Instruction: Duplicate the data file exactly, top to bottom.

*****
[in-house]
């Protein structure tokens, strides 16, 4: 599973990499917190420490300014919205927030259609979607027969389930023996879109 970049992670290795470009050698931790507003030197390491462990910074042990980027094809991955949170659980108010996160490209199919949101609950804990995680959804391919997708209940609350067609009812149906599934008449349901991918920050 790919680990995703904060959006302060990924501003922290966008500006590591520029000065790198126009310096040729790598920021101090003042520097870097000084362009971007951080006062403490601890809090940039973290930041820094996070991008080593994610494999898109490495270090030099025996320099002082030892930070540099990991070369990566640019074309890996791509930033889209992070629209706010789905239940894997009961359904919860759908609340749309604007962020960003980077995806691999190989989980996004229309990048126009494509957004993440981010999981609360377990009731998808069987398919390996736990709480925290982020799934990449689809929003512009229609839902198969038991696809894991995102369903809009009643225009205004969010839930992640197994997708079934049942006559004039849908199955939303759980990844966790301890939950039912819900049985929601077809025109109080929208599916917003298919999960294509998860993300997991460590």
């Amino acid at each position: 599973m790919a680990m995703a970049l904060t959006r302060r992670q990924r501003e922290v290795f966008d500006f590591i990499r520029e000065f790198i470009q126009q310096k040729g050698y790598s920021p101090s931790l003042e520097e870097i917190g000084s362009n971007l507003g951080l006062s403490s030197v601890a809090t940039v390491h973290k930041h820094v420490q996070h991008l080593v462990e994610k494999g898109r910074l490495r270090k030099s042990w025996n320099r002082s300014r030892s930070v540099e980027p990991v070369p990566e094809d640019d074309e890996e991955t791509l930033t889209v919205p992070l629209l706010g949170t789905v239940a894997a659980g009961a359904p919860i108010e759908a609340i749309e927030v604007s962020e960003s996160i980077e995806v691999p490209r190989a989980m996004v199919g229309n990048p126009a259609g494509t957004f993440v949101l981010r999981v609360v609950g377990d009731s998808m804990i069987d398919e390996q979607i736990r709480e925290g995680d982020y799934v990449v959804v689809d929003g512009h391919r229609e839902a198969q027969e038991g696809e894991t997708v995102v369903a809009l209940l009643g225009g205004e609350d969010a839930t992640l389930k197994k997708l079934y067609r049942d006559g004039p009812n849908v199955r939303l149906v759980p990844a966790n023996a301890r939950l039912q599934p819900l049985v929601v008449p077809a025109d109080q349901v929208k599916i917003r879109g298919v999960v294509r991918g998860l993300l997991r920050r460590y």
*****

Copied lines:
[in-house]
């Protein structure tokens, strides 16, 4: 599973990499917190420490300014919205927030259609979607027969389930023996879109 970049992670290795470009050698931790507003030197390491462990910074042990980027094809991955949170659980108010996160490209199919949101609950804990995680959804391919997708209940609350067609009812149906599934008449349901991918920050 790919680990995703904060959006302060990924501003922290966008500006590591520029000065790198126009310096040729790598920021101090003042520097870097000084362009971007951080006062403490601890809090940039973290930041820094996070991008080593994610494999898109490495270090030099025996320099002082030892930070540099990991070369990566640019074309890996791509930033889209992070629209706010789905239940894997009961359904919860759908609340749309604007962020960003980077995806691999190989989980996004229309990048126009494509957004993440981010999981609360377990009731998808069987398919390996736990709480925290982020799934990449689809929003512009229609839902198969038991696809894991995102369903809009009643225009205004969010839930992640197994997708079934049942006559004039849908199955939303759980990844966790301890939950039912819900049985929601077809025109109080929208599916917003298919999960294509998860993300997991460590």
């Amino acid at each position: 599973m790919a680990m995703a970049l904060t959006r302060r992670q990924r501003e922290v290795f966008d500006f590591i990499r520029e000065f790198i470009q126009q310096k040729g050698y790598s920021p101090s931790l003042e520097e870097i917190g000084s362009n971007l507003g951080l006062s403490s030197v601890a809090t940039v390491h973290k930041h820094v420490q996070h991008l080593v462990e994610k494999g898109r910074l490495r270090k030099s042990w025996n320099r002082s300014r030892s930070v540099e980027p990991v070369p990566e094809d640019d074309e890996e991955t791509l930033t889209v919205p992070l629209l706010g949170t789905v239940a894997a659980g009961a359904p919860i108010e759908a609340i749309e927030v604007s962020e960003s996160i980077e995806v691999p490209r190989a989980m996004v199919g229309n990048p126009a259609g494509t957004f993440v949101l981010r999981v609360v609950g377990d009731s998808m804990i069987d398919e390996q979607i736990r709480e925290g995680d982020y799934v990449v959804v689809d929003g512009h391919r229609e839902a198969q027969e038991g696809e894991t997708v995102v369903a809009l209940l009643g225009g205004e609350d969010a839930t992640l389930k197994k997708l079934y067609r049942d006559g004039p009812n849908v199955r939303l149906v759980p990844a966790n023996a301890r939950l039912q599934p819900l049985v929601v008449p077809a025109d109080q349901v929208k599916i917003r879109g298919v999960v294509r991918g998860l993300l997991r920050r460590y």